Climate crisis and the rights of climate migrants

According to the Internal Displacement Monitoring Center (IDMC), there were 10.8 million new displacements worldwide in the first half of 2019. Environmental, natural or climate-induced disasters triggered seven million of these. In India and Bangladesh, Cyclone Fani led to the resettlement and displacement of 3.4 million people in May 2019. The year 2019 is expected to be one of the years with one of the highest numbers of people ever recorded who have to leave their homes due to extreme weather events. Climate-induced migration has become a sad "normality".

In recent years, science has become increasingly aware of the connections between the climate crisis and migration. While it is difficult to determine exactly who will have to flee because of the consequences of climate change, estimates vary accordingly from 25 million to one billion people who will have to migrate worldwide by 2050 because of the climate crisis. Very few of them will make it beyond their own country's borders, and very few will be able to flee to Europe or the USA. It is important to know the extent of future migration movements in order to find international or national policy approaches. From the perspective of those affected, it is above all a question of protecting their rights and addressing the root causes of their vulnerability. And it cannot be emphasized often enough that fleeing from climate hotspots is not an 'adaptation strategy', it is an attempt  at  'survival' of people who have been forced or pushed away by the climatic stimuli in the context of 'adaptation failure'.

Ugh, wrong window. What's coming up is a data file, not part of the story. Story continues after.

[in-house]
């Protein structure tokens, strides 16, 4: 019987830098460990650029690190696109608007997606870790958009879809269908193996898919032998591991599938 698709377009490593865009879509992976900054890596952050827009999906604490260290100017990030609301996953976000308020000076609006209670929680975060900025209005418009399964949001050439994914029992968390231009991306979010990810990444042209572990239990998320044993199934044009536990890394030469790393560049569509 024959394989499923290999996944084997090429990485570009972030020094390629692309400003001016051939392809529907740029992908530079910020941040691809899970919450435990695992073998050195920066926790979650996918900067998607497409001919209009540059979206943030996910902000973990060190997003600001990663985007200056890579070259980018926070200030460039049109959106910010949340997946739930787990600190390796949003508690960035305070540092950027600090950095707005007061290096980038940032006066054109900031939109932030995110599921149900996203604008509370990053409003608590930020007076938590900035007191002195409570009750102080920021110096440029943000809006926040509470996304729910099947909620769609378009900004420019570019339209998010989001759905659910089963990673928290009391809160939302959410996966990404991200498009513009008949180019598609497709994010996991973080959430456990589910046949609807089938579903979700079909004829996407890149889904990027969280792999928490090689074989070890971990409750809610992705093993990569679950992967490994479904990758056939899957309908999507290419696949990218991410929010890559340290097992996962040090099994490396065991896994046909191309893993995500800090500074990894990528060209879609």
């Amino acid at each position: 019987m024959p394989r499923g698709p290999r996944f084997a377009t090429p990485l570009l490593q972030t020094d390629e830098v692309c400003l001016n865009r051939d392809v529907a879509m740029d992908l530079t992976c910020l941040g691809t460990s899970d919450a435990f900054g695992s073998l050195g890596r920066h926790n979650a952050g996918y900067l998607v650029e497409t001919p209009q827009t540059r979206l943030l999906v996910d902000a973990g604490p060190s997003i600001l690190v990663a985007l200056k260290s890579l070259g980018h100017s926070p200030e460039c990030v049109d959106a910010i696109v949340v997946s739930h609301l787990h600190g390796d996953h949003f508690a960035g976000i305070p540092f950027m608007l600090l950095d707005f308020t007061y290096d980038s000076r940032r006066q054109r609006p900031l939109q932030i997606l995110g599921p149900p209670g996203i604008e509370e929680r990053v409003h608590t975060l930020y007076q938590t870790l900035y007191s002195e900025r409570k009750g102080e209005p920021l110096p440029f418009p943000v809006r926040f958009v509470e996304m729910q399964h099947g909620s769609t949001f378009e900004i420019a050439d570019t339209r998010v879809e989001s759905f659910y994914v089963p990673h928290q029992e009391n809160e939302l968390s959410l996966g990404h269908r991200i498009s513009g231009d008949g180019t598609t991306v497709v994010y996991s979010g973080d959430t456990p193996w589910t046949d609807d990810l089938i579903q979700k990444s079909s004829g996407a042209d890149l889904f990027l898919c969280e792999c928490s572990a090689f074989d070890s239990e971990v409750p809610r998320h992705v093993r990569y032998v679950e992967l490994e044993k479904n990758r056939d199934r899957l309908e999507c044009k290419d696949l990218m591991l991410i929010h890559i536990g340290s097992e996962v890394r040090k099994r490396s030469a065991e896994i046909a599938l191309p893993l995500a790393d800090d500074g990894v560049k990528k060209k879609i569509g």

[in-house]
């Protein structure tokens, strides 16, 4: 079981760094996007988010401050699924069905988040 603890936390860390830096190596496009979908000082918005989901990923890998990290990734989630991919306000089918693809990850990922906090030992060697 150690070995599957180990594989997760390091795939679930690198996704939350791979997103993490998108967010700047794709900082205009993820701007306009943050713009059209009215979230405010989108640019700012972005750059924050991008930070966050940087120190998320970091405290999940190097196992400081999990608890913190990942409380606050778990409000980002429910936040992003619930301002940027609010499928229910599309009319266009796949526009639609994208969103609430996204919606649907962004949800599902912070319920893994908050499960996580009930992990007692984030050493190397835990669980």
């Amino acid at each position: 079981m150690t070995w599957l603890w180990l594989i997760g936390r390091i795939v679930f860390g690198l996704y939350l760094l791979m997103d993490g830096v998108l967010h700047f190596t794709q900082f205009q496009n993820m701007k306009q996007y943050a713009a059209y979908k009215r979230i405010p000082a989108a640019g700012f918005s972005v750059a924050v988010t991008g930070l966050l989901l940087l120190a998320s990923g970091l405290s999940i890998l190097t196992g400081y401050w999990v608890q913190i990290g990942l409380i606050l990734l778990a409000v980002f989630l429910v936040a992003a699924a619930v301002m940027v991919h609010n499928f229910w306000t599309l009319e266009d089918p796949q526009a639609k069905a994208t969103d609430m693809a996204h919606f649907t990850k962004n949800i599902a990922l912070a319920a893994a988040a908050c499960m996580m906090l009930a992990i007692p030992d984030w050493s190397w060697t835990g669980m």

The connections between climate crisis and migration have meanwhile become an integral part of several multilateral processes. So far, however, there are no legally binding conventions protecting the rights of "climate migrants". The Global Compact on Migration of 2018 recognises climate change as a reason for migration, and the UNFCCC also talks extensively about climate-induced migration.

To renegotiate the Geneva Convention on Refugees in the current times, when nationalism, racism and isolationist policies are strengthening, would be a delicate undertaking. Andi t would not support the rights of the internally displaced, since this Convention only secures the rights of those who have fled internationally. The demands of the affected communities and countries rightly call for the polluter, i.e. industrialised countries as Germany, to pay for losses and damages due to the impacts of climate change.

«However, commitments from these governments have been lacking owing to the refusal to acknowledge their historical and current responsibilities and the strong lobbying of corporations. As corporations and financial institutions benefit from the status quo, governments and international bodies are predisposed to favor proposals to operate on a “business as usual” scenario by employing false solutions to the climate crisis. We strongly oppose these measures as they do not address the real causes of climate change and threaten to derail the little progress made in solving this catastrophe.» (The Manila Initiative on the Rights of Climate Migrants 2019)

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Where’s the finance and again, the rights of climate migrants